Bladder Cancer Awareness Month – ‘Only for working in the doctor’s surgery and him noticing, the tumours would have grown too deep’
Keith Downey will forever be thankful for the fortunate and timely piece of advice that saw him diagnosed with bladder cancer at a relatively early stage two years ago.
Father-of-three Keith from Templeogue runs his own construction company, and he happened to be building a GP surgery when his very observant client noticed there was something wrong with him.
“The GP, Dr Kevin Fitzgerald in Breamor Family Practice, noticed when I was walking the site every Friday at our site meetings I had my finger in my right side as I had a pain, and it was easier to walk that way,” Keith recalls.
“He suggested I go get a scan which he kindly arranged and I never went, which I regret. I spoke to him again a couple of weeks later and made another appointment to get a scan. That morning I found out I had tumours in my bladder.
“I’m a keen gym-goer and I initially thought the pain in my side was a muscle injury. Only for working in the doctor’s surgery and him noticing, the tumours would have grown too deep and it would have been too late. I can never ever be thankful enough, and to me he has been my life-saver.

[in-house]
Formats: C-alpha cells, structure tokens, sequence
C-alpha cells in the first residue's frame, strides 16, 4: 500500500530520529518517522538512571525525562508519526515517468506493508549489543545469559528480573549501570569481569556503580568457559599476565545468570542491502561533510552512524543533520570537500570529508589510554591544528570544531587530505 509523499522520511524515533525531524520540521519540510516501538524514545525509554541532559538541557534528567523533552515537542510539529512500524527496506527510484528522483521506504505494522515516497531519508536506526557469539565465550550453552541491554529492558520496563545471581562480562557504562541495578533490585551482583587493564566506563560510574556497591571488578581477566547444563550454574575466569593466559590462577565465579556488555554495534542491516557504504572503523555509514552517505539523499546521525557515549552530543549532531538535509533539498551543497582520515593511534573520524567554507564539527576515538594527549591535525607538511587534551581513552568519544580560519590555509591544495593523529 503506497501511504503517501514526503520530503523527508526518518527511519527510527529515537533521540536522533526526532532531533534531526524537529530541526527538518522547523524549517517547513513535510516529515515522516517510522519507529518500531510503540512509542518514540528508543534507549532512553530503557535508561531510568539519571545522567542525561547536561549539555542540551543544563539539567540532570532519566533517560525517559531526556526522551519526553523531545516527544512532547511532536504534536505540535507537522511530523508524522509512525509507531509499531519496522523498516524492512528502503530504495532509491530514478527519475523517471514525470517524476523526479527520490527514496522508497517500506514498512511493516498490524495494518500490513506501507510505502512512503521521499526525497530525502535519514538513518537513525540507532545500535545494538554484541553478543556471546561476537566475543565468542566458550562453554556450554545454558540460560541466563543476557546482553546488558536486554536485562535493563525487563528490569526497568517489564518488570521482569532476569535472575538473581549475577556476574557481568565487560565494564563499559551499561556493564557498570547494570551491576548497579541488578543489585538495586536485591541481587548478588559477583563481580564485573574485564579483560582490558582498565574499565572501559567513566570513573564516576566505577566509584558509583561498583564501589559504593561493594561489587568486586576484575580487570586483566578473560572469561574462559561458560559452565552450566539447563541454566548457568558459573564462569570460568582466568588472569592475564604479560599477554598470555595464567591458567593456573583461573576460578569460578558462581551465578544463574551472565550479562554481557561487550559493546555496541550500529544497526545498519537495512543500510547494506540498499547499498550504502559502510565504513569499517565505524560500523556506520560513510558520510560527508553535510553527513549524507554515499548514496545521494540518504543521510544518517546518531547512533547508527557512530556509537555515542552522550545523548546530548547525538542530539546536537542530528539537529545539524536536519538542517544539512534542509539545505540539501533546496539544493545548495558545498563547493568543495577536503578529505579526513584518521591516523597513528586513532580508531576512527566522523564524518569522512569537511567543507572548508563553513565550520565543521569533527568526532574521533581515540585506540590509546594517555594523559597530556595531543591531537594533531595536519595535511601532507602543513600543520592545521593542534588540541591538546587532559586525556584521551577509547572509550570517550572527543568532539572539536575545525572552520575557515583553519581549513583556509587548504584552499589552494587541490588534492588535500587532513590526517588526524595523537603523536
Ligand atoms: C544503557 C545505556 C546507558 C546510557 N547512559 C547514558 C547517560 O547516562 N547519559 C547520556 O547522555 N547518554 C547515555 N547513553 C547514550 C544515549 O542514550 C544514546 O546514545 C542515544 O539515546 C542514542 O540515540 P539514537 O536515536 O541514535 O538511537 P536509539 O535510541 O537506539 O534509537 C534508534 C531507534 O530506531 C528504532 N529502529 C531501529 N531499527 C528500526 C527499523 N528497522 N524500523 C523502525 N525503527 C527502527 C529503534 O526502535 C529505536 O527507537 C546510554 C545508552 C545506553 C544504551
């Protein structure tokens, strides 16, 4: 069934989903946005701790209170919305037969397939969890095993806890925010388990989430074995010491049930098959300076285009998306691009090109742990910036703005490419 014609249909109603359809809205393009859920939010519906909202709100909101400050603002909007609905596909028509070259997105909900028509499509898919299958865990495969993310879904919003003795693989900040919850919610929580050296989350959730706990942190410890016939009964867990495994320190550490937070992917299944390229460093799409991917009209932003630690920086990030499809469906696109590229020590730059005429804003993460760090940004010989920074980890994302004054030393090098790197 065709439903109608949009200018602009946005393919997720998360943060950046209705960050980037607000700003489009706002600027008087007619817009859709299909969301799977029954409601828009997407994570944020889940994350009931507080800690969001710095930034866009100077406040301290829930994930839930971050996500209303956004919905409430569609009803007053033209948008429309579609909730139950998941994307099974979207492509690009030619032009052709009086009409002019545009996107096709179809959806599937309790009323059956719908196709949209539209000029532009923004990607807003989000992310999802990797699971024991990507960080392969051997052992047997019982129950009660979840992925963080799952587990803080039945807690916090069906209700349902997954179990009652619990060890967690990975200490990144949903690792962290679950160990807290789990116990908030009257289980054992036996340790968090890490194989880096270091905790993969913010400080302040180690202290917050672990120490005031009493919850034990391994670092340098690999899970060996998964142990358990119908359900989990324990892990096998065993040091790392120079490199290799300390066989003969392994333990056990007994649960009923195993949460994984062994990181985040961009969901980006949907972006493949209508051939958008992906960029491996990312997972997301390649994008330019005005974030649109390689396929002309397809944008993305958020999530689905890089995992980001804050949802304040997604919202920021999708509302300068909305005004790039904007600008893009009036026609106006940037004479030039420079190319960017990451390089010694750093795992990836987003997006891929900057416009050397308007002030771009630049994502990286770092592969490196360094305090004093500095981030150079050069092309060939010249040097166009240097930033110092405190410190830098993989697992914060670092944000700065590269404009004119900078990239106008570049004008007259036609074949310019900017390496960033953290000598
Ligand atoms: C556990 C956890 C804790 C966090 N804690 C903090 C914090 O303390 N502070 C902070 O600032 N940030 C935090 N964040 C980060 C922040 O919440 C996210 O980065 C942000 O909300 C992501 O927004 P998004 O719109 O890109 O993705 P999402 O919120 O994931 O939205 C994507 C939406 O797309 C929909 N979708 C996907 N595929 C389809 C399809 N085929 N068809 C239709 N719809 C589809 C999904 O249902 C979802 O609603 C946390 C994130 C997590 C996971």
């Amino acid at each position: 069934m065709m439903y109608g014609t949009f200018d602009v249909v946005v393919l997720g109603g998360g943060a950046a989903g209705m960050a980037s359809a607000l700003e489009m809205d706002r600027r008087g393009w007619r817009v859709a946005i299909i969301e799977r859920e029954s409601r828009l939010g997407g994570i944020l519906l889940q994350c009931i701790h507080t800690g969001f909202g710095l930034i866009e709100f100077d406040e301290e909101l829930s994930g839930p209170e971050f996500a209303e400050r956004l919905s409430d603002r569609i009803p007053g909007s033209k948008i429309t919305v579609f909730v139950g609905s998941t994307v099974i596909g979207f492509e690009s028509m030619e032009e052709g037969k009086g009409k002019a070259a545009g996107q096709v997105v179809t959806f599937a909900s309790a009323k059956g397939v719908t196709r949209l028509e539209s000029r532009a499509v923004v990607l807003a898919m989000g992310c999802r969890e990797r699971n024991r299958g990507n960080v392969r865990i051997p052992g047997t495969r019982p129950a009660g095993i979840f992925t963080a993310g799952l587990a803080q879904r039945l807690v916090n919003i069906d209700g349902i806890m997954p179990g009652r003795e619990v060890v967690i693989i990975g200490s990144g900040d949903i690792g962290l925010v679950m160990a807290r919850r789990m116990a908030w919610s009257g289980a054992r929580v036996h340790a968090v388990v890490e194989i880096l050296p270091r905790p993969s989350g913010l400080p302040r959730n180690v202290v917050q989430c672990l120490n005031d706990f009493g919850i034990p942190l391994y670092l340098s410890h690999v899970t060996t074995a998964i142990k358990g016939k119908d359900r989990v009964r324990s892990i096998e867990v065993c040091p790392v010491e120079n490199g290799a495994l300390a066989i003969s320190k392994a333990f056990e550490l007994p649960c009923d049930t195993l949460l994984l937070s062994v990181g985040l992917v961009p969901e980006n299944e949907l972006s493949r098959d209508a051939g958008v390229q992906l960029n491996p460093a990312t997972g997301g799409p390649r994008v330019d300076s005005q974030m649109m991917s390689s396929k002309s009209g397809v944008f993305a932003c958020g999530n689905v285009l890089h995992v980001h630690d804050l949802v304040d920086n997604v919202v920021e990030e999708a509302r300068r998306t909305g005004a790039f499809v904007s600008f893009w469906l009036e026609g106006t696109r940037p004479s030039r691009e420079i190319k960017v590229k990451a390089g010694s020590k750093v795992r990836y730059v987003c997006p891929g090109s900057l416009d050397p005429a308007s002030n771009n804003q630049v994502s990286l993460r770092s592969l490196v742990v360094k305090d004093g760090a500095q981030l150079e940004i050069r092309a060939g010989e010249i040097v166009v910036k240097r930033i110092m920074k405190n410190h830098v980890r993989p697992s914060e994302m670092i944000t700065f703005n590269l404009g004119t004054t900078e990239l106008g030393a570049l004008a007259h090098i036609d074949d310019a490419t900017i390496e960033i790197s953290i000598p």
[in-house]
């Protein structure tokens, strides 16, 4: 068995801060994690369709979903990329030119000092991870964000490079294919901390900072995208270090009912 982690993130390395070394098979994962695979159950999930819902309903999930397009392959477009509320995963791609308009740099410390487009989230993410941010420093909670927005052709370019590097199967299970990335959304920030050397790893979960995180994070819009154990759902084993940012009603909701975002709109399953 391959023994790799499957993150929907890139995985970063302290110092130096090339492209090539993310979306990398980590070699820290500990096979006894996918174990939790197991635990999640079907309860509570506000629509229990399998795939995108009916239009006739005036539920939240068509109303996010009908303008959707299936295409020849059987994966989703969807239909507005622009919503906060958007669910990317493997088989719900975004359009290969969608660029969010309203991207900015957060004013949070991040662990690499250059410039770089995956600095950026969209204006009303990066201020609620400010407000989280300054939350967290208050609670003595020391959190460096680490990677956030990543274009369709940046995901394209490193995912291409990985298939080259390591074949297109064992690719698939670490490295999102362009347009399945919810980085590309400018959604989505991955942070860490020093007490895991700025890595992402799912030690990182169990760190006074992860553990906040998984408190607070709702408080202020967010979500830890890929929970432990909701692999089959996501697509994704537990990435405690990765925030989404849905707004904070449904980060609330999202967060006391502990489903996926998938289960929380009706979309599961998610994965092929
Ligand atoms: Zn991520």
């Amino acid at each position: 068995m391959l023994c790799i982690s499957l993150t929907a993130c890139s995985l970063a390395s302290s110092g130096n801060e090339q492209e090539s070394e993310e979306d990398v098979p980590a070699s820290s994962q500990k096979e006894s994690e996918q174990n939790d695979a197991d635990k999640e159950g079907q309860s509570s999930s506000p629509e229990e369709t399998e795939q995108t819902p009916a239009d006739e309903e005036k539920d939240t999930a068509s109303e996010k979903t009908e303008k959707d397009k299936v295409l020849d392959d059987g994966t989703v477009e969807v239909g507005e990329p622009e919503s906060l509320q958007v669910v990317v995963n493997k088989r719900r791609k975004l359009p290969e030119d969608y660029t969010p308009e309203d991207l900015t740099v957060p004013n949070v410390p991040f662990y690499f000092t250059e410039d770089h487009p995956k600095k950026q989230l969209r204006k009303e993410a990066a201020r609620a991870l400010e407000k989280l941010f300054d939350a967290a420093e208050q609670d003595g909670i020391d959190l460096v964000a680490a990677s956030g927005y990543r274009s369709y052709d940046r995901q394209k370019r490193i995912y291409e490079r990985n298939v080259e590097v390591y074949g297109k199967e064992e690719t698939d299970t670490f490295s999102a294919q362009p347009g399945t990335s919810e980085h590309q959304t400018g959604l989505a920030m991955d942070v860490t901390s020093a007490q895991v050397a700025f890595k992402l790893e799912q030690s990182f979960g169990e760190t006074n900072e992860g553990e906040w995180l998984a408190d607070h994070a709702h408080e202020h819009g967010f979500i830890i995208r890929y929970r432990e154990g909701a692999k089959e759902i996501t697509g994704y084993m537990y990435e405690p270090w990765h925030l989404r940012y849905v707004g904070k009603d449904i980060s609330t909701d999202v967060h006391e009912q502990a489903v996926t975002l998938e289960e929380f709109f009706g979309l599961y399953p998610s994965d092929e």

As anyone would expect it was a massive shock, especially as I was quite young for that diagnosis at 34.
"I eventually had an operation to remove the tumours.”
Unfortunately Keith’s cancer journey was not to end there, and he has since received the difficult news that the cancer had returned.
Following surgery earlier this month he is currently going through chemotherapy, but in spite of his own challenges Keith is keen to spread a positive message that life can and does go on after a diagnosis.
“People will tell you I'm the most energetic, happy, positive person going. I ran a company, built my own house as well as others, married with three kids. I got through it all and I’m still going. I’ve talked to other patients to try help them through their situation.
“If my story can provide even one person with hope and positivity that anything can be achieved whilst going through illness, it would mean the world to me.
“At the same time, I would say to people that you have to mind yourself – make sure your work and life are well balanced and that you’re paying attention to your own health, especially when it comes to catching the signs of cancer early and seeking help immediately if you notice anything wrong.”
Contact the Irish Cancer Society Support Line
If you have worries or concerns about cancer, you can speak confidentially to an Irish Cancer Society Cancer Nurse through the Freephone Support Line on 1800 200 700.
Monday to Friday, 9.00am - 5.00pm
For more information